The first sighting of Land Rover’s reborn icon with more production ready bodywork came from official ‘spyshots’ of the five-door ‘110’ variant, and soon after our snapper caught the short-wheelbase three-door ’90’ model testing in disguise. An even longer-wheelbase ‘130’ version is rumoured, too.
This time, a prototype has hit the roads with a rear-mounted spare wheel for the first time. It’s not clear yet if that’s a feature that will make production, but it’s likely given the car’s off-road focus and the styling link to the old model.
The previous pictures showed the new Defender in camo livery on the roads near the Jaguar Land Rover factory. Asked about the official images at the Paris motor show, Felix Bräutigam, Jaguar Land Rover’s marketing chief, admitted they were of the first prototypes to leave Gaydon, and said more would follow in coming months as the ramp-up to production begins.
“These are what we call Pilot build cars and testing will increase on public roads from now,” said Bräutigam. “The first four cars are ready, and now the line is running you can expect the number of test cars to grow exponentially.
“In time, as you’d expect, the Defender will go through all the usual test routines, from cold weather testing in Arjeplog in Sweden to extreme hot weather testing in Death Valley in the USA. It’s exciting for us to be able to now be one step closer to bringing the car to market, of course. We are talking about the rebirth of an icon and not just as a single car, but as a whole family.
“Our brand is about passion, and it is icons that drive that passion. The truth is the world doesn’t need another premium brand doing what all the others do. These icons are what separate us; at Land Rover we are rooted in our heritage and that’s what makes us different.”
Bräutigam added that he felt the time taken between the Defender going off sale in 2016 and relaunching could be a positive for the new car, including the liklihood that it will be offered with electrified powertrains as well as petrol and diesel units.
“If we had wanted to recreate the existing car then we could have moved quicker, but it is our view that for an icon to remain an icon it cannot only look backwards, but must move forwards too. The new Defender will move the game on again, and having the benefit for some perspective in order to achieve that should be to our advantage.
“The one thing I can promise you is that the new Defender will do all that our customers expect of it, without being a copycat of what has gone before. It is a car for the modern world, and that means that it must move the game on if it is to be relevant.”
A Jaguar Land Rover spokesperson had initially declined to comment on the pictures but, asked when the new Defender might be launched, said: “We can confirm customers around the world will be taking delivery of and enjoying Defender again from 2020.”
According to the DVLA database, the vehicle registered with the numberplate seen in our spy shots is powered by a 2.0-litre diesel engine.
Talking to Autocar at the Paris show before the spy shots emerged, Jaguar Land Rover boss Ralph Speth confirmed he has driven a prototype of the new Defender, describing its off-road credentials as “sensational”.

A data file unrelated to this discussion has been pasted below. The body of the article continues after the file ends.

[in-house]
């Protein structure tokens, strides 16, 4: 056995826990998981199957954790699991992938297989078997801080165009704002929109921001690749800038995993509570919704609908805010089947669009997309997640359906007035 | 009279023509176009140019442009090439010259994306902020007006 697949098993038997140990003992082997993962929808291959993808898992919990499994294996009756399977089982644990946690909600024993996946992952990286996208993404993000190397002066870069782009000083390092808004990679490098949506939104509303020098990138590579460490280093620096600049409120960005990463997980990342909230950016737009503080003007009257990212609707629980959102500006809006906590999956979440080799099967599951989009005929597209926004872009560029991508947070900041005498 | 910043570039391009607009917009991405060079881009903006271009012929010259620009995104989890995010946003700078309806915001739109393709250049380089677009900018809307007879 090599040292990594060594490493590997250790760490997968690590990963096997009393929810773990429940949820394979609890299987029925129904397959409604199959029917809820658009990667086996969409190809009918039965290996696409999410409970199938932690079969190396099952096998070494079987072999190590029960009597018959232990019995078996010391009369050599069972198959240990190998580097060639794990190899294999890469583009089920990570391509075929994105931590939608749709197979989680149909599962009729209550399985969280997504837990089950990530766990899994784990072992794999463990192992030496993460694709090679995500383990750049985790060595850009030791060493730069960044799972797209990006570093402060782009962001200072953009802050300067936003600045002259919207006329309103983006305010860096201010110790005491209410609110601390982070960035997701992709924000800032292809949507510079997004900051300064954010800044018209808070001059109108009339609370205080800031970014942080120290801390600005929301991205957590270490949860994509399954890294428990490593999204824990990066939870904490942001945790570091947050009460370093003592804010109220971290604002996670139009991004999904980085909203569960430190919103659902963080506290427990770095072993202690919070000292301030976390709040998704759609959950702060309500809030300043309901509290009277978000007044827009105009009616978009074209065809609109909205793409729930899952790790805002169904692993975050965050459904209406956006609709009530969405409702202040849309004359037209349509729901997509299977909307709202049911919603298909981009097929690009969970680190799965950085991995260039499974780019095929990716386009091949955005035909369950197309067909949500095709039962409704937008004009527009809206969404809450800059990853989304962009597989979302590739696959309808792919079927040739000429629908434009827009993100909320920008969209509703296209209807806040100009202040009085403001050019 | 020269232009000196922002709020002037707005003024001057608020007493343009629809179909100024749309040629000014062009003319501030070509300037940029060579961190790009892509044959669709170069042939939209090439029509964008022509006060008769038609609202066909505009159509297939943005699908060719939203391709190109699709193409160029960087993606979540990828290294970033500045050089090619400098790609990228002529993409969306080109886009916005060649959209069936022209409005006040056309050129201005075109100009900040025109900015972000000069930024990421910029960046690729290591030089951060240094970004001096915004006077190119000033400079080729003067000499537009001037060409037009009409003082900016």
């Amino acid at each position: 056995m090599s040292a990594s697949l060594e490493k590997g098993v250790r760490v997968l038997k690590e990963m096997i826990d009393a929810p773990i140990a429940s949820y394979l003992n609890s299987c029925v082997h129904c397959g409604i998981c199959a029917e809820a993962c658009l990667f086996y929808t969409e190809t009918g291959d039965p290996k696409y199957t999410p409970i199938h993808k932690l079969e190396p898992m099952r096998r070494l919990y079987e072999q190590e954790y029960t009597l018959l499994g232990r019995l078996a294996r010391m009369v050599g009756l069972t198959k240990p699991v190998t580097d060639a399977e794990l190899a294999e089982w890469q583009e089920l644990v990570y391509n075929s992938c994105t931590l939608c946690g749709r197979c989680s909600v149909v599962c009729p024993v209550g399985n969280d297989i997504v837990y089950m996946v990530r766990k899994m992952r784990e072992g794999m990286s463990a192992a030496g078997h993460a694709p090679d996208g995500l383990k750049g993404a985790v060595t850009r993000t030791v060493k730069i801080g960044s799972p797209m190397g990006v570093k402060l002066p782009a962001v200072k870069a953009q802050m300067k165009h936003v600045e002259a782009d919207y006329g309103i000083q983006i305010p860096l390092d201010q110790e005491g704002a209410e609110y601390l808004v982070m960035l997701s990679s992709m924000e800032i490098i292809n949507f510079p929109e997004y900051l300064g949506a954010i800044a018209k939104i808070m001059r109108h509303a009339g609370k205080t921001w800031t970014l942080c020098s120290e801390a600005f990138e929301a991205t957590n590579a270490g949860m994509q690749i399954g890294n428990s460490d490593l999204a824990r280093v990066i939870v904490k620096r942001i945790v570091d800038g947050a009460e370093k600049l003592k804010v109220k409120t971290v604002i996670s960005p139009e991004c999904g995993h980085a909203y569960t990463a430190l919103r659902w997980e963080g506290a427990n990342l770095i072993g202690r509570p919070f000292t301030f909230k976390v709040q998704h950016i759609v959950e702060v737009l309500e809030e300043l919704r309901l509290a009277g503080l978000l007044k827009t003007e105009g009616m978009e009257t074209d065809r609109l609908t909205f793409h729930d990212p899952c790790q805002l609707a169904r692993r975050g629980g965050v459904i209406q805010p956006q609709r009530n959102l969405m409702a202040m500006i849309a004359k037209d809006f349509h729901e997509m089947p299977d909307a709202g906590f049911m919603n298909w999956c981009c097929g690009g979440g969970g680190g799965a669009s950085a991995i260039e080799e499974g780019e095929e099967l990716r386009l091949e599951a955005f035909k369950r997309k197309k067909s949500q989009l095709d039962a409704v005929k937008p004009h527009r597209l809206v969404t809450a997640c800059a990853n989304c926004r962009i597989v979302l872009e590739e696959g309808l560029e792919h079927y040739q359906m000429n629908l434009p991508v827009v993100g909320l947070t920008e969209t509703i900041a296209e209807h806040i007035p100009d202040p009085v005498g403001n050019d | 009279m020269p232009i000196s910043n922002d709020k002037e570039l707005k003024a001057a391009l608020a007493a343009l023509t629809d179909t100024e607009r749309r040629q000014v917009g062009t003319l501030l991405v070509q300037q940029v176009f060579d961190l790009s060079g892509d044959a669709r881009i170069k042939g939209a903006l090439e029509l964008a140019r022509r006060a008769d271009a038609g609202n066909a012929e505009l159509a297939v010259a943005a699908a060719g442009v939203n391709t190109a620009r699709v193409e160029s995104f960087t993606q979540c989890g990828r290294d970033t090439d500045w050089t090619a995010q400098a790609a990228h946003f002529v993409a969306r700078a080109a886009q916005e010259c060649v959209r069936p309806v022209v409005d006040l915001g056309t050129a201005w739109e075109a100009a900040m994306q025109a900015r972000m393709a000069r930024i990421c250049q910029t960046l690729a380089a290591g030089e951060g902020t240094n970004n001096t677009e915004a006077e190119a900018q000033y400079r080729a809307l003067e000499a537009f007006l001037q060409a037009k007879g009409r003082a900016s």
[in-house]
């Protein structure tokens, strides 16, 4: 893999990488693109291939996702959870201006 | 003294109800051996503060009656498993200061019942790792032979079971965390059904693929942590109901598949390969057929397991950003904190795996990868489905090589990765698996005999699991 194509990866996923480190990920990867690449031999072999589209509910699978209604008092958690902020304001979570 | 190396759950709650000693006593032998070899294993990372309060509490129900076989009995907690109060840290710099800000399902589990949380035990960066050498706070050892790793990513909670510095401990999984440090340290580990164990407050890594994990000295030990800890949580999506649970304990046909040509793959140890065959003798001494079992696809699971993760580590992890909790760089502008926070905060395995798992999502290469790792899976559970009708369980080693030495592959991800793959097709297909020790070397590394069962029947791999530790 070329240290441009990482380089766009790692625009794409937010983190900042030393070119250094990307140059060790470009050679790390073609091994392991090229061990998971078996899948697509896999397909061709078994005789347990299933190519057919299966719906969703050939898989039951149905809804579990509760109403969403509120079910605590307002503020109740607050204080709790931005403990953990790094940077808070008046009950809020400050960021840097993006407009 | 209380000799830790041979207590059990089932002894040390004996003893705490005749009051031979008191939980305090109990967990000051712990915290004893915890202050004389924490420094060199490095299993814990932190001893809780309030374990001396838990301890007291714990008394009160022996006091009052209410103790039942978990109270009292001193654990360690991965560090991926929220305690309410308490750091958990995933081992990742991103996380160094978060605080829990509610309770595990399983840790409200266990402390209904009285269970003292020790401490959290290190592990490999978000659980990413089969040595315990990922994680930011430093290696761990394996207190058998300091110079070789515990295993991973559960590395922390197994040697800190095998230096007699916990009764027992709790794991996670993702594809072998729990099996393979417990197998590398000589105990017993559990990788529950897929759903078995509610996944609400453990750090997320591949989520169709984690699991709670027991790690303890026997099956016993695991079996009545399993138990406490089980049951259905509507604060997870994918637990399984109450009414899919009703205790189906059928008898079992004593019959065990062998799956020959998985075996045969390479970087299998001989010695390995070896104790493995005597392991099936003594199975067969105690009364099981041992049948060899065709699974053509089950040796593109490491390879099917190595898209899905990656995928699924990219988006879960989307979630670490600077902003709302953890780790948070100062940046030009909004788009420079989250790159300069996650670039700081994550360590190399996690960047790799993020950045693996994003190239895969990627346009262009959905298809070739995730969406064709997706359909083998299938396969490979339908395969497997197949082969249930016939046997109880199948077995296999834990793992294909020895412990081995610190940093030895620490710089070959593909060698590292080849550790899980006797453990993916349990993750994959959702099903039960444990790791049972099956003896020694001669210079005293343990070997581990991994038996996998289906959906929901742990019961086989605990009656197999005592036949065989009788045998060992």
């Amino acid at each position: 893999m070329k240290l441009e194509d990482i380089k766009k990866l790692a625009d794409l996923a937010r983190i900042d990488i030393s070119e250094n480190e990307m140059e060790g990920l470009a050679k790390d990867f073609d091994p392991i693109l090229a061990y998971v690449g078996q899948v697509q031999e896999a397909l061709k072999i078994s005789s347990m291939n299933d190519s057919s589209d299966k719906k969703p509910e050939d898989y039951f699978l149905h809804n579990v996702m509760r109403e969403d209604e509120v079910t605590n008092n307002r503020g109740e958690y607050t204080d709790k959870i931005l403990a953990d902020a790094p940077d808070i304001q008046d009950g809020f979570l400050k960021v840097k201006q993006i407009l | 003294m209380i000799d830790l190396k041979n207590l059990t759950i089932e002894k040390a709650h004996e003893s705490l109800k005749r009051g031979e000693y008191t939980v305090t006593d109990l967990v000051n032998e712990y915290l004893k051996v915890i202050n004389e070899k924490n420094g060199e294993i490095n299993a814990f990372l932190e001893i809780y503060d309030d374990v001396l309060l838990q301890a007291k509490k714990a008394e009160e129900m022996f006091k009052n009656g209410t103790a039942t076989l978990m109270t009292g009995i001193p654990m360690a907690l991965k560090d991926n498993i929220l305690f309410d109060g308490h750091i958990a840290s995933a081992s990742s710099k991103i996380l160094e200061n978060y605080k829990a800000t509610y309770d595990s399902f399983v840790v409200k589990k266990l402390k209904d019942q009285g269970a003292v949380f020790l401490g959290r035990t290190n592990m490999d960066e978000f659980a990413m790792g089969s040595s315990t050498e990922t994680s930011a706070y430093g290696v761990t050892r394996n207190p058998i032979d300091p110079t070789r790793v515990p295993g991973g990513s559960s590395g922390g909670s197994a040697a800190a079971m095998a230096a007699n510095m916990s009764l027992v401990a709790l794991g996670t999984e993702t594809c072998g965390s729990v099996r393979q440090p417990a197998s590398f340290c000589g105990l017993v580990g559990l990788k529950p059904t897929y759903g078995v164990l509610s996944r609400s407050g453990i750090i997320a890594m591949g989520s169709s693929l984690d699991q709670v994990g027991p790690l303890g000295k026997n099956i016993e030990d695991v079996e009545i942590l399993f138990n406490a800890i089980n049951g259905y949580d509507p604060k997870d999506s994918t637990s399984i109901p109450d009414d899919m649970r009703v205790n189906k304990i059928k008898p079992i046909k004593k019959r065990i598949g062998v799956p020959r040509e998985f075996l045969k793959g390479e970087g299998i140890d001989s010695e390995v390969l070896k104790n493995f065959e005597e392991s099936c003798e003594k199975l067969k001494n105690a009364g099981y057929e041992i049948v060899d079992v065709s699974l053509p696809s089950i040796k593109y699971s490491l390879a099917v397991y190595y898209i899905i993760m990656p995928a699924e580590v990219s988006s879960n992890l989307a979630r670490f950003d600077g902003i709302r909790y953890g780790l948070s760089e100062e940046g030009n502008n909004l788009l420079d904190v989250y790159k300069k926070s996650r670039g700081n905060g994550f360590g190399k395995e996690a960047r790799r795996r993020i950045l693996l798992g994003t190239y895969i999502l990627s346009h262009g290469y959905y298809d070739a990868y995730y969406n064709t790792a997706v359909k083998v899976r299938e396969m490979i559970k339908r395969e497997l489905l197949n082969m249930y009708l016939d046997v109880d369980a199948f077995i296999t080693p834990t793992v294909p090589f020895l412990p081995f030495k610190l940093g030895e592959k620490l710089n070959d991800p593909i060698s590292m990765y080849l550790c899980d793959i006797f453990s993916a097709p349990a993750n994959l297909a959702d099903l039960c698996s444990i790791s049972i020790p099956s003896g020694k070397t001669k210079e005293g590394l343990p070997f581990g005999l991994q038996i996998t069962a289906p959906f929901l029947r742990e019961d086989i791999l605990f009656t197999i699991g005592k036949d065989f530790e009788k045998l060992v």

Hinting that the machine could be revealed next year, Speth added: “It is quite clear the Defender is our icon and we have been working to bring it back. It is a founding element of our brand and I was excited to try the test car.
“I won’t talk about timings but it is coming. The decision to stop making it was the saddest day but we had to make that decision to invest in the factories and to build for the future. Now we are ready to return.”
In one of the spy shots captured by our photographer, the window is wound down and a driver can be seen. It appears to be Nick Rogers, Jaguar Land Rover’s executive director of product engineering, although the firm refused to comment.
The reborn Defender is being developed in two forms: a short wheelbase 90-badged model, and a larger 110 version. Autocar has previously revealed that the two wheelbase sizes will allow the firm to develop a whole family of vehicles, ranging from basic utilitarian machines up to luxurious high-end models.
While the new Defender, which has the development codename L663, has previously been spied conducting off-road cold weather testing, the new spy shots are the first time it has been seen on public roads. Although the firm remained tight-lipped, sources have suggested it is likely to be launched in autumn next year, with first deliveries then following in early 2020.
With on-road running having started, the testing schedule is likely to ramp up from now on, and test mules of the new Defender are likely to be a regular sight on public roads as Land Rover hones the vehicle. The aim for the new machine is to offer the “biggest breadth of capability of any model to wear the badge”, with prices tipped to range from over £45,000 to £70,000.
The previous Defender went out of production in January 2016, and the firm has been working since then to develop a successor.
The original Land Rover Series I, from which the Defender is derived, launched 70 years ago in 1948.
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